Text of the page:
The Importance of A+ Spaces

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Over the past year, we have been documenting the emerging trends in the real estate market. This period was target of some of the greatest conceptual disruptions ever witnessed in the market, largely due to the impact of the pandemic. The pandemic has accelerated some trends, delayed others, but the crux here is that it has given way to completely new ones that have changed the landscape and culture of the real estate market – probably forever.

However, this change goes far beyond the simple conceptuality surrounding a certain type of assets. In fact, it’s not enough for today's offices to have a co-working component and outdoor spaces, it’s not enough for houses to have a great versatility of use and be more functional, nor is it enough for hotel assets to consist of an aesthetically appealing and functionally adapted architecture.

If there's anything we've learned from the emerging trends of the pandemic it's the need to create A+ rated spaces. The resulting revolution of real estate from this event was based on rethinking past concepts and the reinvention of many others. This phenomenon, more than ever, gave architecture an added importance. Spaces need to be increasingly sophisticated, functional, versatile and, above all, more timeless, modelled, etc. so that the saturation factor doesn’t get to exist. The question that arises now is precisely how will all these changes be put into practice.

Dining room, living room and exterior terrace

Photo by Alberto Castillo Q. in Unsplash

According to a study published between the world-renowned consultancy firm JLL and The Businesss of Cities, the performance and functionality of cities will become more important than ever for the start and full execution of these trends. It’s certain that some cities will be far more successful than others in responding to the current COVID crisis, preparing for the climate emergency and capturing the economic and investment opportunities that arise in recovery cycles. But for what reasons do the two titans point to this factor?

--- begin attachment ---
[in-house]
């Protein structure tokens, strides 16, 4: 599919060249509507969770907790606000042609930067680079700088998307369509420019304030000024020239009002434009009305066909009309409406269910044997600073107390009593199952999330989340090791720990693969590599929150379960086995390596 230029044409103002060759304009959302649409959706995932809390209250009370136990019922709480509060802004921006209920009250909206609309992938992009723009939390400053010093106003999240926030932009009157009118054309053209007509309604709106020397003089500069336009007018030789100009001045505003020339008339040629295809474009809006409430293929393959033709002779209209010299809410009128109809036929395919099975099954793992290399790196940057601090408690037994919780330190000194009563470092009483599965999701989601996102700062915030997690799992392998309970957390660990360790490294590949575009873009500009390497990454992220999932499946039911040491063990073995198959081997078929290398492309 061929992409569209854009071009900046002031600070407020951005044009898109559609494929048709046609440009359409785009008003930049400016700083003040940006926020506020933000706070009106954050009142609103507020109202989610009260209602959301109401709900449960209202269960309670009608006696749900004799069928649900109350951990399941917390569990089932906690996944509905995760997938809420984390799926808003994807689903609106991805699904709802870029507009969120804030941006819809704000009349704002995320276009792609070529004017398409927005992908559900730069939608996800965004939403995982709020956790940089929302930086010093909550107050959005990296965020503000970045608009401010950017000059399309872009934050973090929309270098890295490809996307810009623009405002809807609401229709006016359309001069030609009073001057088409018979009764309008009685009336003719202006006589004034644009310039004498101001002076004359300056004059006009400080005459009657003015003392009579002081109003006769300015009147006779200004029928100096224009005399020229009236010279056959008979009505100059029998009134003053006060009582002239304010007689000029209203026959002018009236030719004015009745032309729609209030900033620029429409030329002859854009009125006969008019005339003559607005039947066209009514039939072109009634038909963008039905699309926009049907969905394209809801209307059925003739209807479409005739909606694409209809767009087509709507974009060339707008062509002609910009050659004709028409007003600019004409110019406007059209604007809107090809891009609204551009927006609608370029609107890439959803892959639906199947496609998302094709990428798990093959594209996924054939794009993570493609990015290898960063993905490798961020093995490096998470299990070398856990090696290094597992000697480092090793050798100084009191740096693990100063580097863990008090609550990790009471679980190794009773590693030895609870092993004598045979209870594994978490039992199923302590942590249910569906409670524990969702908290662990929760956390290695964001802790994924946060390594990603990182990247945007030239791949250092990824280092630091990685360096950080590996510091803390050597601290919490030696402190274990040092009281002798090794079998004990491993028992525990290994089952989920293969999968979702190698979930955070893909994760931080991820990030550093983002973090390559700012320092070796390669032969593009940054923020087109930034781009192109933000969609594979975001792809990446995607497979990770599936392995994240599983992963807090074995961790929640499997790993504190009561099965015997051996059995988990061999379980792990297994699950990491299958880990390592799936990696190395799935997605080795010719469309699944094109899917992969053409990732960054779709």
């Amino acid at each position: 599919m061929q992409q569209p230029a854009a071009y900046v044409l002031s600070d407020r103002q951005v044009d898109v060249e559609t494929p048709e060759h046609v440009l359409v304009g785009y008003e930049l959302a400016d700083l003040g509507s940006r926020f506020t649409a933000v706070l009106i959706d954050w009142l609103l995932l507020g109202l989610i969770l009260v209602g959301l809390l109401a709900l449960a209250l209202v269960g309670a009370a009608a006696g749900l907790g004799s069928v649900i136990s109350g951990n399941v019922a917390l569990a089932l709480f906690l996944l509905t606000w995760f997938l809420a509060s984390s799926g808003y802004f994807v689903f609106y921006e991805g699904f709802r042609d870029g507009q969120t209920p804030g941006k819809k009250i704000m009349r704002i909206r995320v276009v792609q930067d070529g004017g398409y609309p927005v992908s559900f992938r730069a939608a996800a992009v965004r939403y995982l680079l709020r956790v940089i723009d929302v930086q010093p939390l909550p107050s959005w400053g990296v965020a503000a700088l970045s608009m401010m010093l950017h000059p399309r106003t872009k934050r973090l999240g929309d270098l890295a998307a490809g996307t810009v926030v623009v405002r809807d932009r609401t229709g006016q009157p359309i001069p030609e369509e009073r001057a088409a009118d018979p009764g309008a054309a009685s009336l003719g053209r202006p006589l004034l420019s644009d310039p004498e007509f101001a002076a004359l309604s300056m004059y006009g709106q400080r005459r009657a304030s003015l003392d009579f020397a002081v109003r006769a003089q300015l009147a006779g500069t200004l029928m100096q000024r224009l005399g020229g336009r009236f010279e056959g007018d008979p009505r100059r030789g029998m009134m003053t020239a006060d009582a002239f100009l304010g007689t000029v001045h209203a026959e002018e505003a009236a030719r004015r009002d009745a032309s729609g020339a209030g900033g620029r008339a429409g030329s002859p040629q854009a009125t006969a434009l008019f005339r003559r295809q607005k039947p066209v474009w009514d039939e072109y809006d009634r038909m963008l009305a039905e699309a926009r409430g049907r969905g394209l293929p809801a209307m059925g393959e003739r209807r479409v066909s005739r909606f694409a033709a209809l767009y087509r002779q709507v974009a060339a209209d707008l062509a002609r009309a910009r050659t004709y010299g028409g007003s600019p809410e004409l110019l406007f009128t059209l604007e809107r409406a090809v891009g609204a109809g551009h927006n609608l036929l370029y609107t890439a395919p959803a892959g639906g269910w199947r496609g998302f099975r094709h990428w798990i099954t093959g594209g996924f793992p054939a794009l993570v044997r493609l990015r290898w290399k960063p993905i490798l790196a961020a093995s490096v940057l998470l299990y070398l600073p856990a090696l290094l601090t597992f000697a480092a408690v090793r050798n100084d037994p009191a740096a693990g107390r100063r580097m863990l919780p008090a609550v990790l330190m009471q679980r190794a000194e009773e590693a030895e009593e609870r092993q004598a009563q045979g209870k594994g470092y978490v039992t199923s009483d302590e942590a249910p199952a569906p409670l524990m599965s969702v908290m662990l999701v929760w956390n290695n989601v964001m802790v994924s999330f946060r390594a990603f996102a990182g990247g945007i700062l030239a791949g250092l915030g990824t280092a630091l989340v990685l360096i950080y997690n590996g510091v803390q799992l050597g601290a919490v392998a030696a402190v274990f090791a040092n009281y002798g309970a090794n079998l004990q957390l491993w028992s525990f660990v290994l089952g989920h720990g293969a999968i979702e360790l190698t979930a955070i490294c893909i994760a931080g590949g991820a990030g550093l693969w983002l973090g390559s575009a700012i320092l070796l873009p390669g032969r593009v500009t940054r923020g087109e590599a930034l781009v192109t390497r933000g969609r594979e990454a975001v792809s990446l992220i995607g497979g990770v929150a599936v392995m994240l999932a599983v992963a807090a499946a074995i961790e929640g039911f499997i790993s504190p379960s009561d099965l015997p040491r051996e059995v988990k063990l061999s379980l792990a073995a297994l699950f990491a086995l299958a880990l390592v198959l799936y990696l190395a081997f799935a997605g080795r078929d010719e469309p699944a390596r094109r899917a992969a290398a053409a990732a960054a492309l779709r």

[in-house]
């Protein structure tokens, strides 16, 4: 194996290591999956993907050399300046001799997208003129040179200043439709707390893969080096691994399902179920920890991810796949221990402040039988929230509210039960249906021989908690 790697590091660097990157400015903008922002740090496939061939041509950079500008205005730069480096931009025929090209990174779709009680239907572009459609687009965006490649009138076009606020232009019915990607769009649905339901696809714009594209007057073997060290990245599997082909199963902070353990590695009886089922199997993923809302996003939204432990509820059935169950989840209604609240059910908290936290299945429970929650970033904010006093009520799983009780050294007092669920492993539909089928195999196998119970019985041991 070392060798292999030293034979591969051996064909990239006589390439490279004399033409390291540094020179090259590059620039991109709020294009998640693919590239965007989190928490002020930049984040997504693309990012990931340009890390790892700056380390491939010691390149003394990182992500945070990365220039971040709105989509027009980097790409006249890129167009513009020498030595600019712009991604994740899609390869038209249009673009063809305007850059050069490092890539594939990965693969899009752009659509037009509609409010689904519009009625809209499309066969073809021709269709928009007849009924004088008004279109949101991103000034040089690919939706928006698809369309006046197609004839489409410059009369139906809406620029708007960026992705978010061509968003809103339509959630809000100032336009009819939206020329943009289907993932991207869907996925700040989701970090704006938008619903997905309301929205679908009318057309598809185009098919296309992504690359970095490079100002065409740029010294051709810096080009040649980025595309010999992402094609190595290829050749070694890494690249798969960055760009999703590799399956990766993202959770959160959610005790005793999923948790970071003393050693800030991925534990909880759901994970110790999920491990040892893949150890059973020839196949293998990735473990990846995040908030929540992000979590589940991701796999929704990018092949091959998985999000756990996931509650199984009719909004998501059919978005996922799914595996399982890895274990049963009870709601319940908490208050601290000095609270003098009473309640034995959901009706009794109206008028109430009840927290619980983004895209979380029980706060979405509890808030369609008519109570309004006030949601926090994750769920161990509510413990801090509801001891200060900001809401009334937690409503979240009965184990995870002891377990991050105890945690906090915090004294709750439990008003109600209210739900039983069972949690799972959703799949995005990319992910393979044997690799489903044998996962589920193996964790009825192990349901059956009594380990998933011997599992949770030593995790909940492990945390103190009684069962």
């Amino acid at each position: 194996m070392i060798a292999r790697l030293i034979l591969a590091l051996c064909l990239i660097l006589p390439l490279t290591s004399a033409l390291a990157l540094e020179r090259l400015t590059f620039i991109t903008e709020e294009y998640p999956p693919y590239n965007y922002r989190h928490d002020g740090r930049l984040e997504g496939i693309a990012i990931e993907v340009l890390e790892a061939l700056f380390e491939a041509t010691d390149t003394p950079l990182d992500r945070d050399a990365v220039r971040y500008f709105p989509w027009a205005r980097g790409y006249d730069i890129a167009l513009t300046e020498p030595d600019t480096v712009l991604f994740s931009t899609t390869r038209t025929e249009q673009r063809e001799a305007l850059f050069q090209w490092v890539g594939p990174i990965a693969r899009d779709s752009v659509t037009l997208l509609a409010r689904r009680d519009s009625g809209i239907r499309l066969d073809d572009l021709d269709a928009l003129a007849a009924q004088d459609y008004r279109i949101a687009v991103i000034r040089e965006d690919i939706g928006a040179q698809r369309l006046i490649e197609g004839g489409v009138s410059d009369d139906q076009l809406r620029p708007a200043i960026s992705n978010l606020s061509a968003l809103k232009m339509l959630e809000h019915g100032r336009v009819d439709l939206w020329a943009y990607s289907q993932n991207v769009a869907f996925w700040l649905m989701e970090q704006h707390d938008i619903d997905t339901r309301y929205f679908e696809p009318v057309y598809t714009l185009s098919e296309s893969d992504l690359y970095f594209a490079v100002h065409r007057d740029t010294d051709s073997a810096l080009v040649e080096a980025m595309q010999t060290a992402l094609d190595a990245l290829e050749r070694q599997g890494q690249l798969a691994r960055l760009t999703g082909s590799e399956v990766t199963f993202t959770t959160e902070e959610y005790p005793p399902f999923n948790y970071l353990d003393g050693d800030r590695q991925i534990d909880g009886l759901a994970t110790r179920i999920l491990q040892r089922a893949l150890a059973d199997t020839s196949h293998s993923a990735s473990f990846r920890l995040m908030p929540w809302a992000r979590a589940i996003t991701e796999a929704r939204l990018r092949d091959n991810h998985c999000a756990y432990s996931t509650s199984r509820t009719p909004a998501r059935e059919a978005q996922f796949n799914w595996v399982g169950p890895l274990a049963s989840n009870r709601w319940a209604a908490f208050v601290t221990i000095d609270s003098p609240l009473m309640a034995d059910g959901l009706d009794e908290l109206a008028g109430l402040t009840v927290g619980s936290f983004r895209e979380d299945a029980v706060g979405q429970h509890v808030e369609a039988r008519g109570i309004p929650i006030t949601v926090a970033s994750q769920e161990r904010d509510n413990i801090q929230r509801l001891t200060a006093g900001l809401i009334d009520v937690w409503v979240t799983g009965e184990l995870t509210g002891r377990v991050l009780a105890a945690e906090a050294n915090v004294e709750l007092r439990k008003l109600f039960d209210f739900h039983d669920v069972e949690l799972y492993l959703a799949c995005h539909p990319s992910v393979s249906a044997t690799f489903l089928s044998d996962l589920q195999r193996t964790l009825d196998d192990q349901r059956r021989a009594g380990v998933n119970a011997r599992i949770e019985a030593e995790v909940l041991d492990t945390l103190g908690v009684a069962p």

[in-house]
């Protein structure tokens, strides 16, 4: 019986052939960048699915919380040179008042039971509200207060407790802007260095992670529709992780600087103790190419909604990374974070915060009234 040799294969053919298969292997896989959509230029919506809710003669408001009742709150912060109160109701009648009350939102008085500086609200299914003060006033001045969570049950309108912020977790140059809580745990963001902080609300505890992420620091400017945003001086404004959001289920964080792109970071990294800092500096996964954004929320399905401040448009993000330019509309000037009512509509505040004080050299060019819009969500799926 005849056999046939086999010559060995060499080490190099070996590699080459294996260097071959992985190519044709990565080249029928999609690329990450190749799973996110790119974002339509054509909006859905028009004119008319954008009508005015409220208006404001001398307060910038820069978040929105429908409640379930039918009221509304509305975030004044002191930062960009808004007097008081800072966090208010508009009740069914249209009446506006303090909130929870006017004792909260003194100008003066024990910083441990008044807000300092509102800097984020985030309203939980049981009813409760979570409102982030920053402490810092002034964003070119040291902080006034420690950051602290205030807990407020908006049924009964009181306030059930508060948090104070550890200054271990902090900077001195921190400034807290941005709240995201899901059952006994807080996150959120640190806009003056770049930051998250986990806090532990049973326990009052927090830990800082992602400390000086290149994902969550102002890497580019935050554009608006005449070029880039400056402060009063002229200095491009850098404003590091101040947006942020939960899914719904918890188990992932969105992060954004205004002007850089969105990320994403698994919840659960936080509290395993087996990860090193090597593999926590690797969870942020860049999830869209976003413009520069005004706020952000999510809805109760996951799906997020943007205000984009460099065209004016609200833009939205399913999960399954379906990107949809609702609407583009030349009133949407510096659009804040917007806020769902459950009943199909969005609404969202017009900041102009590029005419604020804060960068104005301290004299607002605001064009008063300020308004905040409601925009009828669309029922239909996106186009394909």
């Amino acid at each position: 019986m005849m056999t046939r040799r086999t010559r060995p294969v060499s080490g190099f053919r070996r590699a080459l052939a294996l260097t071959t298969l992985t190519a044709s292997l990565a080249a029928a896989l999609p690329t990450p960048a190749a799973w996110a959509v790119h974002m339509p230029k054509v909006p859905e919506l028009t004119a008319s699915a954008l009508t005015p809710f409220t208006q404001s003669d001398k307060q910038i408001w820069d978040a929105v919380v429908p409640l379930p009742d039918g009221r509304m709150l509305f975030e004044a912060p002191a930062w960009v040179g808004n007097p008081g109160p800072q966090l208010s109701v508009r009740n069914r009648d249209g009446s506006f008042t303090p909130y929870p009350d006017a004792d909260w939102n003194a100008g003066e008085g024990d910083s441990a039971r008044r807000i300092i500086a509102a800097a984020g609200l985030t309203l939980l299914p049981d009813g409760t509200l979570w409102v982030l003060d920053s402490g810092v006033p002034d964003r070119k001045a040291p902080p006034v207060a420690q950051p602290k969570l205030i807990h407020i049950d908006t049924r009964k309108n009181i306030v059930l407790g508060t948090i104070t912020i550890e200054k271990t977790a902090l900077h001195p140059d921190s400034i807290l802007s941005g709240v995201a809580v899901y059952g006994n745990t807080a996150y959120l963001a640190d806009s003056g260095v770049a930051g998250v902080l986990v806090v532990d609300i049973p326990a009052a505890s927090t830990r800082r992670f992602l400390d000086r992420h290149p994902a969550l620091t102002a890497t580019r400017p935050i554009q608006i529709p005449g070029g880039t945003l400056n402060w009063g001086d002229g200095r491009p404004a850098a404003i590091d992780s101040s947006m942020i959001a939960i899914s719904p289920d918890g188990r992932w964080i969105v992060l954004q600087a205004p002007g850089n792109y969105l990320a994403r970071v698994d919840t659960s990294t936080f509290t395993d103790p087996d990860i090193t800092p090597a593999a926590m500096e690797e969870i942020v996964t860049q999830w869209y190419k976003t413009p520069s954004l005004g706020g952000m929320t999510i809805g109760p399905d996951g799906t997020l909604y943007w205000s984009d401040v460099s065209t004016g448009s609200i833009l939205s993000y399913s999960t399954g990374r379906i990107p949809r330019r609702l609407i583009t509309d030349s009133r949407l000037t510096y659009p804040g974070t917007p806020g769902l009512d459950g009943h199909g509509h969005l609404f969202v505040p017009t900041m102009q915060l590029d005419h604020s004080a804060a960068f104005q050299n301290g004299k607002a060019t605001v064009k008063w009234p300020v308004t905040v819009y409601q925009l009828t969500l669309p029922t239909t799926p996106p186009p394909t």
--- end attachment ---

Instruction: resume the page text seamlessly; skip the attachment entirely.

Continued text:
The answer revolves essentially around City Governance - the way cities are managed, led and orchestrated. The so-called “century of cities” we live in today is largely dictated by the way cities are governed. By stretching governance capabilities to the limit, COVID-19 will act as a catalyst to separate the most successful from the least successful.

Living room with fireplace

Photo by Jennifer Latuperisa-Andresen in Unsplash

The same principle applies to the mindset and management of various types of assets. When it comes to offices, companies now realize that they can certainly operate with less office space. But they also realized that they need a better, more resilient office space. Owners will have to differentiate themselves with additional services: here, the 'high-end' offices will not be from a luxury perspective, but from a content perspective – they need to be filled with services to help the tenants be more productive, be it with sustainability, well-being or digital technology solutions, as well as creating differentiated spaces, through themes and scenic situations that provoke positive emotions, which make them preferred spaces. And here comes the great importance of architecture for its creative function.

To justify its existence, the office will have to become a destination with a purpose, says David Gooderham, director of global accounts at WSP in London. "If people continue to be the driver of change, companies will have to provide safe working environments that increase the well-being factor and, on the other hand, productivity and creativity. There is a lot we can learn from this period to make the workplace better and our interactions with it more effective."

Office

Photo by Nastuh Abootalebi in Unsplash

WSP believes the "hotelization" of office space will continue, with workplaces importing some of the home comforts we've become accustomed to. This can mean more relaxed dress codes but also use of strategic architecture and decor to make spaces more comfortable while helping to subtly create distance between people. «We need to think about furniture and other design solutions to create separation without losing the benefits of collaboration and team spirit. If offices have a future, people need to feel secure in them».

These principles in turn extend to other types of assets, such as residential, retail and hotels. These spaces need to be endowed with an innovative and effective architecture, whose added functionality will translate into greater comfort and well-being for people. The bar has certainly risen a lot, and this standard that has been reached – perhaps unconsciously – has leveraged renovation and repositioning works that have to be of very high quality.

The survival of these assets will be closely related to the execution of these changes. Due to the fact that perceived quality rises exponentially, it becomes a bit like a race against time when it comes to renovating these spaces. The A+ is no longer a luxury feature or quality representation, but an almost mandatory requirement for the success of these real estate assets. And whoever doesn’t embrace this change will undoubtedly run into great difficulties.